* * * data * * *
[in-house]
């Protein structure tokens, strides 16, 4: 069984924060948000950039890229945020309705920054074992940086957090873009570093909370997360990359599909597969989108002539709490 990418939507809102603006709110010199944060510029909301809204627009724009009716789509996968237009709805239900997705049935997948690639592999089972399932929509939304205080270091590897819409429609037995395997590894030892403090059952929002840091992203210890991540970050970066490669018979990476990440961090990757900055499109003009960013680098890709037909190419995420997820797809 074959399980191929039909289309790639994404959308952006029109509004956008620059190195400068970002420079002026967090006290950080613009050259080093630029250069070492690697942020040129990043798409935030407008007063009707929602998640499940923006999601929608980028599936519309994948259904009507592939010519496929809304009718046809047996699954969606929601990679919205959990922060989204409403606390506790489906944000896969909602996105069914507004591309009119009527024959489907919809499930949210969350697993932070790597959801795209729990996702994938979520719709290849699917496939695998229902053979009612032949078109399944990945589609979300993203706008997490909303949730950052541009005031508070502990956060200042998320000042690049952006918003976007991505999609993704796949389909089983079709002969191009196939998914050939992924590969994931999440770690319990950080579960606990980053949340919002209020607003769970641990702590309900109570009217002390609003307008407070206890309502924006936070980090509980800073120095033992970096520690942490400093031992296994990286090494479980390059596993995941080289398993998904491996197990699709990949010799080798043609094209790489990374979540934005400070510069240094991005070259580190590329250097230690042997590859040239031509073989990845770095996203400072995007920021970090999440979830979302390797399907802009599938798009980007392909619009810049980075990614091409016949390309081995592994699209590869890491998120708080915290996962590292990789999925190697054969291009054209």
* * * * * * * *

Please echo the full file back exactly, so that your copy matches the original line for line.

[in-house]
């Protein structure tokens, strides 16, 4: 069984924060948000950039890229945020309705920054074992940086957090873009570093909370997360990359599909597969989108002539709490 990418939507809102603006709110010199944060510029909301809204627009724009009716789509996968237009709805239900997705049935997948690639592999089972399932929509939304205080270091590897819409429609037995395997590894030892403090059952929002840091992203210890991540970050970066490669018979990476990440961090990757900055499109003009960013680098890709037909190419995420997820797809 074959399980191929039909289309790639994404959308952006029109509004956008620059190195400068970002420079002026967090006290950080613009050259080093630029250069070492690697942020040129990043798409935030407008007063009707929602998640499940923006999601929608980028599936519309994948259904009507592939010519496929809304009718046809047996699954969606929601990679919205959990922060989204409403606390506790489906944000896969909602996105069914507004591309009119009527024959489907919809499930949210969350697993932070790597959801795209729990996702994938979520719709290849699917496939695998229902053979009612032949078109399944990945589609979300993203706008997490909303949730950052541009005031508070502990956060200042998320000042690049952006918003976007991505999609993704796949389909089983079709002969191009196939998914050939992924590969994931999440770690319990950080579960606990980053949340919002209020607003769970641990702590309900109570009217002390609003307008407070206890309502924006936070980090509980800073120095033992970096520690942490400093031992296994990286090494479980390059596993995941080289398993998904491996197990699709990949010799080798043609094209790489990374979540934005400070510069240094991005070259580190590329250097230690042997590859040239031509073989990845770095996203400072995007920021970090999440979830979302390797399907802009599938798009980007392909619009810049980075990614091409016949390309081995592994699209590869890491998120708080915290996962590292990789999925190697054969291009054209």